NWA tourism growth boosts hospitality tax revenue

by The City Wire staff (info@thecitywire.com) 4 views 

A steady flow of tourists to scenic Northwest Arkansas has been profitable for the local hospitality sector, pushing tax revenue up 12.4% through the first nine months of this year.

Bentonville, Rogers, Springdale and Fayetteville collected a total $4.141 million in hospitality tax through September. This compared to $3.682 million collected in the same period last year.

All four cities collected a 2% tax on lodging and meeting space, while Fayetteville and Bentonville also each collect a 1% tax on prepared food.

In the third quarter, hotel tax revenue among the four cities rose 4.87% to just under $500,000 for the three-month period. Rogers was one city among the four to post a slight dip in third quarter hotel tax collections.

“We had an abnormally large number of groups that stayed more than 30 days, which negates them having to pay the 2% tax,” said Allyson Twiggs Dyer, executive director for the Rogers Business and Convention Bureau.

In Rogers, the third quarter taxes fell about 4% after a very tough comparison against August 2012.

“We had a number of construction workers in extended-stay facilities in excess of the 30 days, but Bikes Blues & Barbecue helped push September collections higher and October was also very strong thanks to Razorback Football and the recent craft fairs,” Twiggs-Dyer said.

Hotel operators across Northwest Arkansas have recorded venue in excess of $99.8 million through the first nine months of this year. Revenue is 12.4% over the same period last year, according to a Smith Travel Research.

The data in the STR report reflects 77% of the hotels in the region. Hotel revenue was particularly strong in the third quarter, thanks to both business and leisure travel. Total revenue reported for the quarter was $36.535 million, up 9.47% from the same period in 2012.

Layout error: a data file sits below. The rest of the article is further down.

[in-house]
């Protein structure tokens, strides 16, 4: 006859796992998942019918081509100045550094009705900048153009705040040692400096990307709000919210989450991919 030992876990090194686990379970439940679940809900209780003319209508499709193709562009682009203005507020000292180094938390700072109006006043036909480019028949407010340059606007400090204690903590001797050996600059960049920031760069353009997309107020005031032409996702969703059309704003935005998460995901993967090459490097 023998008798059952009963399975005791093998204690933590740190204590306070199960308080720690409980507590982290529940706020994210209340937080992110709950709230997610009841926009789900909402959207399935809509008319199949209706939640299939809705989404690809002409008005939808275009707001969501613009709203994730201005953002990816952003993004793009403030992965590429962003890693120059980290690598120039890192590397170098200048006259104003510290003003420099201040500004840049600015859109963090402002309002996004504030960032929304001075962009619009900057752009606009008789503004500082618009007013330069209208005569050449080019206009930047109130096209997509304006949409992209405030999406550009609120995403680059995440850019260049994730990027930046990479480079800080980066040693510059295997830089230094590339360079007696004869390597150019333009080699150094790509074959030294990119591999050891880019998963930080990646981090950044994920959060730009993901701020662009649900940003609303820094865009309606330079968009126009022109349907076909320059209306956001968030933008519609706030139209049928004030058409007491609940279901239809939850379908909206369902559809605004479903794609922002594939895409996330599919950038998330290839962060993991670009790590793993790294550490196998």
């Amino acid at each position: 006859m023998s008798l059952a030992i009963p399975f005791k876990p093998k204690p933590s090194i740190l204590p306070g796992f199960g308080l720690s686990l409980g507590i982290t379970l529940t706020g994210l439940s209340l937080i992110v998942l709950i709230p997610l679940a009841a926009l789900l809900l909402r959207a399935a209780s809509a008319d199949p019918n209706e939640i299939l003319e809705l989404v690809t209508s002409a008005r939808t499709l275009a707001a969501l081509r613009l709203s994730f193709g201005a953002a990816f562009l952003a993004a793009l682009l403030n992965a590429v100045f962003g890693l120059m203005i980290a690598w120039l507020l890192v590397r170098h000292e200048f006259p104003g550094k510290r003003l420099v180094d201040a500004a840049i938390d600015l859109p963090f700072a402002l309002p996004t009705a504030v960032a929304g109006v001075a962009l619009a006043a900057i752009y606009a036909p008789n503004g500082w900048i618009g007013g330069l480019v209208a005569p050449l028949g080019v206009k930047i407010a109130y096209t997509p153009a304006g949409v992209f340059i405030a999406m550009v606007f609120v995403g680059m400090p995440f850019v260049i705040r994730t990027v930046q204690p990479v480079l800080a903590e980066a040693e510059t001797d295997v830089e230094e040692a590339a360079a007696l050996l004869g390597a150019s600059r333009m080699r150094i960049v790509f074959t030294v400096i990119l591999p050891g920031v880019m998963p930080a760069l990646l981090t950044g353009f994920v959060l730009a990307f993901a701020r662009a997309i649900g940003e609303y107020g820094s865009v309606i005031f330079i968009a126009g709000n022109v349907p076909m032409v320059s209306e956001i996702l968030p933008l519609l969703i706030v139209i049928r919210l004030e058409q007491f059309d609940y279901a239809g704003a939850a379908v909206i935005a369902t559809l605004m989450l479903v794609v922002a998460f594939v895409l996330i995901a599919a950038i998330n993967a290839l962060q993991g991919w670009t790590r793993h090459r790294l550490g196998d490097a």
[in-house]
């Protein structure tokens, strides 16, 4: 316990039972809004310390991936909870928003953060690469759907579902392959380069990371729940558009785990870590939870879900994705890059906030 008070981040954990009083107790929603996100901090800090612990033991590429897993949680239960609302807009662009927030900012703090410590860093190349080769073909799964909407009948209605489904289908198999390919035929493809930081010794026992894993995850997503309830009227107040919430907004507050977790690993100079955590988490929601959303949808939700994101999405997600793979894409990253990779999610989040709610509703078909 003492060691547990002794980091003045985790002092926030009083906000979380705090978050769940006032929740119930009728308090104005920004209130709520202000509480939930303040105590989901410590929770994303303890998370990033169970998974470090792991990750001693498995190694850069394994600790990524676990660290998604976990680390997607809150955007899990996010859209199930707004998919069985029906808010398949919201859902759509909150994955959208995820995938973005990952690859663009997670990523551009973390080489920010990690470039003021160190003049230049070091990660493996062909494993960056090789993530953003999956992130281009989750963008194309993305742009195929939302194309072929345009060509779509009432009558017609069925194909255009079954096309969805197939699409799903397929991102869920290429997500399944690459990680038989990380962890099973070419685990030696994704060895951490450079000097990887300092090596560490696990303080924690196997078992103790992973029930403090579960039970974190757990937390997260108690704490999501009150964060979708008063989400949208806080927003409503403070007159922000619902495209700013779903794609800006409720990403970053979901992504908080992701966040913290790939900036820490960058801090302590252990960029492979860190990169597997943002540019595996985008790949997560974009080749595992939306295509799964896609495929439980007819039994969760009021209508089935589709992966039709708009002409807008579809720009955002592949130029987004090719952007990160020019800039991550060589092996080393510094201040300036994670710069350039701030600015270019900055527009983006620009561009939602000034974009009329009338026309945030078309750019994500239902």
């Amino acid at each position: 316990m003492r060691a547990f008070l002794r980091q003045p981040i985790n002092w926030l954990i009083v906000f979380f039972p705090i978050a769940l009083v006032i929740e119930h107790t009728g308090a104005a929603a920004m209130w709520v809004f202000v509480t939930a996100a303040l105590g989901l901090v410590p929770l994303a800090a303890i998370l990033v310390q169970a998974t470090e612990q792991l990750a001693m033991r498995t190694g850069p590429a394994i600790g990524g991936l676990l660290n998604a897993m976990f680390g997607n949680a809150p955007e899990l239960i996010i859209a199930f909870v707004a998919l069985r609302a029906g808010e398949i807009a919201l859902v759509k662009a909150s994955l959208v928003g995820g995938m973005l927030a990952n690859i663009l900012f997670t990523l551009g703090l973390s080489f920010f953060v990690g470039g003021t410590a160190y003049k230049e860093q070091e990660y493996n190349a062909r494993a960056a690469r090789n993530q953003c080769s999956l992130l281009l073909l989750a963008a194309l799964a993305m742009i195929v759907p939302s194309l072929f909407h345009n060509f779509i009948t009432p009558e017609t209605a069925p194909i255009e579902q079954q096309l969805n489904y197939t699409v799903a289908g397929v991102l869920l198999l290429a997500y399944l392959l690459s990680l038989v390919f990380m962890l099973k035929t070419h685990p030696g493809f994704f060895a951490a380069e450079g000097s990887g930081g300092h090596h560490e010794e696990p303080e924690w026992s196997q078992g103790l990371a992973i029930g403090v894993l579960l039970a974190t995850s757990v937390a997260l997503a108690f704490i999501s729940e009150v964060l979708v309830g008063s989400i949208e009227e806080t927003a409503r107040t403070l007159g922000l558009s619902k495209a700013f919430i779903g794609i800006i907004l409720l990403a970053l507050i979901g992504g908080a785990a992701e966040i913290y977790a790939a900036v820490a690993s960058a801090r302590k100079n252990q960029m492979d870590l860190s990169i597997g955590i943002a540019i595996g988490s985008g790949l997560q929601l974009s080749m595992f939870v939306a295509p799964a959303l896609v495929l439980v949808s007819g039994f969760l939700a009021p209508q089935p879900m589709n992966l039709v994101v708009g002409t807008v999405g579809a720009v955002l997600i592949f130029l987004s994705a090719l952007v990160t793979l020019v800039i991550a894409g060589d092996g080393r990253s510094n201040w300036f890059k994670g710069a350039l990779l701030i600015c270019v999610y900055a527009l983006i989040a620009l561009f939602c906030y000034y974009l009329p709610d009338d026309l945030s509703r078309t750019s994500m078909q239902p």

The room census for the recent quarter included 8,299 rooms, up 134 rooms from the same period last year.

Occupancy rates in the recent quarter ranged from 55% to 61.6%, some of the highest in seen in recent years. Through September average occupancy was 55%, that is up from 53% in 2012 and 50% in 2011. Higher occupancy rates have give hotel operators some pricing power for the first time several years. Average daily revenue per room ranged from $73.65 in July to $96.06 in September. This compared to $70.58 in July 2012 and $91.46 in September 2012.

Year-to-date average daily room rates are $80.26, compared to $78.55 a year ago and $70.41 in 2011, according to STR.

Springdale reported strong gains in hotel receipts in the third quarter as well as the nine-month period, compared to year ago. Total receipts in Springdale were $87,737, up 6.88% in the third quarter. Year-to-date receipts were $215,832, up 9.47% from the same period in 2012.

Roger Davis, general manager for the Holiday Inn Convention Center, said there is still some slight discounting for large groups, but overall revenue is growing as the rooms are filling up for longer periods of time.